The Aviary at Waddesdon Manor
Victorian influences will converge at the Chelsea Flower Show later this month. The Royal Horticultural Society was given its charter by Prince Albert in 1861. The forerunner of Chelsea, the Great Spring Show, was held that year in Kensington Gardens. Shows and exhibitions were massively popular and the public flocked to gaze at the latest wonder brought in by the Victorian plant hunters. They would have been very at home in the press and hubbub of today's Chelsea with its vast marquee and floral exotica from far-flung lands.
One of this year's show gardens, “The Victorian Aviary Garden”, with its commanding peacock pavement and an airy aviary as theatre set and backdrop, will be an eye-catcher. Maggy Howarth, famous for her pebble mosaic-work, has created a 12 metre square peacock tableau with washed limestone pebbles from Anglesey (collected under licence), blue slate borders and the use of lapis lazuli for detail. It sets off the large aviary to perfection.
The whole feel to this garden is one of restrained elegance; it has an evergreen hedge enclosing two sides of the stand. It is a big space for an exhibit; the dimensions are in the region of 10 by 15 metres. This could be my entire garden. Grass laps up to the peacock's tail which in turn doubles up as the pathway leading up two steps to the aviary. There are two big square flowerbeds, boxed-edged and showing off topiary. Of the planting — more later.
Detail of peacock's tail.
A mosaic by Maggy Howarth @Philippa
The co-designer of The Victorian Aviary garden, Jonathan Denby, is a true Victorian connoisseur. Research for the aviary took him in and out of two books — the first, Rustic Adornment for Homes of Taste by James Shirley Hibberd (1825-1890). He was the original popular garden writer, a Victorian and clearly a landmark type (self taught, confident and ubiquitous: he was a man who got things done). The second, slyly Edwardian, but an excellent reference, was Garden Ornament by Gertrude Jekyll (1843-1932). Certainly she came a little later but her childhood influences were steeped in Victoria's reign.
Portrait Sketch of Charles Darwin, 1869, oil on canvas by Laura
Russell @Private collection displayed by Fitzwilliam Museum, Cambridge at exhbition "Endless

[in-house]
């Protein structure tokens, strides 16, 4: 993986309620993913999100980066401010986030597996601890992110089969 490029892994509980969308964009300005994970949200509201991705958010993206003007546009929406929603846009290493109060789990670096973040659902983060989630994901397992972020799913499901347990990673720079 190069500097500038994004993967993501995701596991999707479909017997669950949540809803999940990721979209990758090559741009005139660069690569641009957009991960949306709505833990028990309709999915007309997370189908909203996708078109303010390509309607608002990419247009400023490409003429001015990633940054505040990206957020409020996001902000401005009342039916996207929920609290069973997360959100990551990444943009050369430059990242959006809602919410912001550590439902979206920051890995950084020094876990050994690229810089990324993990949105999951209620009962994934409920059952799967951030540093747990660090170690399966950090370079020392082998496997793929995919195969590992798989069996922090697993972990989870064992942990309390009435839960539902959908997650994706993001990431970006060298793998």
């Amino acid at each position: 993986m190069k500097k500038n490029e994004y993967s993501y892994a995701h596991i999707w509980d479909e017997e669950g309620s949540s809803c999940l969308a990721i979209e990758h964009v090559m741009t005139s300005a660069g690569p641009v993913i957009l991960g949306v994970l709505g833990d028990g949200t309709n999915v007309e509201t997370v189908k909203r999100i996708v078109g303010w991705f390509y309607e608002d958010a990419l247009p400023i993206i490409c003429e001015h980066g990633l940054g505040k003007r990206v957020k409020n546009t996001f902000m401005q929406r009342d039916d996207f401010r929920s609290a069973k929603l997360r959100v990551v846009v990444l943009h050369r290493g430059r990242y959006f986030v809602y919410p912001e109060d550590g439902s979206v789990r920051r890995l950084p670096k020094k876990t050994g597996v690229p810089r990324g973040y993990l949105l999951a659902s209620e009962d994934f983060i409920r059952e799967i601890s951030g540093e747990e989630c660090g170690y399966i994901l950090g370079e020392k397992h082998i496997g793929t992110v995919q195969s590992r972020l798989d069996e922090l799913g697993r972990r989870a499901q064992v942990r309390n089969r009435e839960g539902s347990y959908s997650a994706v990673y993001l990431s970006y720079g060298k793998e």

Forms, Charles Darwin: Natural Science and the Visual Arts June-Oct
Darwin's double centenary has been a catalyst for all things Victorian. Stuffed animals and visits to the zoo had been nudged over by wide-screens and exotic travel. Captivity, even with breeding against extinction, has had a frisson of cruelty. And why bother? What need have we to go and gawp at feathers atop withered legs when we can hop on a plane to the Serengeti?
The Fitzwilliam Museum in Cambridge mounted an exhibition of the life of Charles Darwin. It made me throw those preconceptions out with the bathwater. The display was so wide-ranging and colourful that I came away mind spinning. Above all, plaster reconstructions of cliffs with seagull colonies and bits of recreated forest for lurking moose to skulk in, were real and engrossing.
We exhibition goers breathed heavily on the plate glass and marveled. We glimpsed the excitement of living in an era of discovery, returning with the new and exotic. Darwin was back from his voyage of four years on The Beagle one year before Victoria came to the throne. If we set the scene with her coronation, the date is 1837 and a galloping affair with natural history is in full spate. The Beagle returned groaning with cages of exotica, glass cases stuffed with birds and innumerable plants and seeds. In America, Audubon was still painting his meticulous bird pictures and in London the Royal Zoological Society was beefing up its big cat collection. The world rolled before a floodgate of the wonders of the planet and, hand-in-hand, within a decade the publication of The Origin of Species.
Cattleya Orchid and Three Hummingbirds, 1871, oil on panel by
Martin Johnson Heade
@ National Gallery of Art, Washington, D.C. Gift of the Morris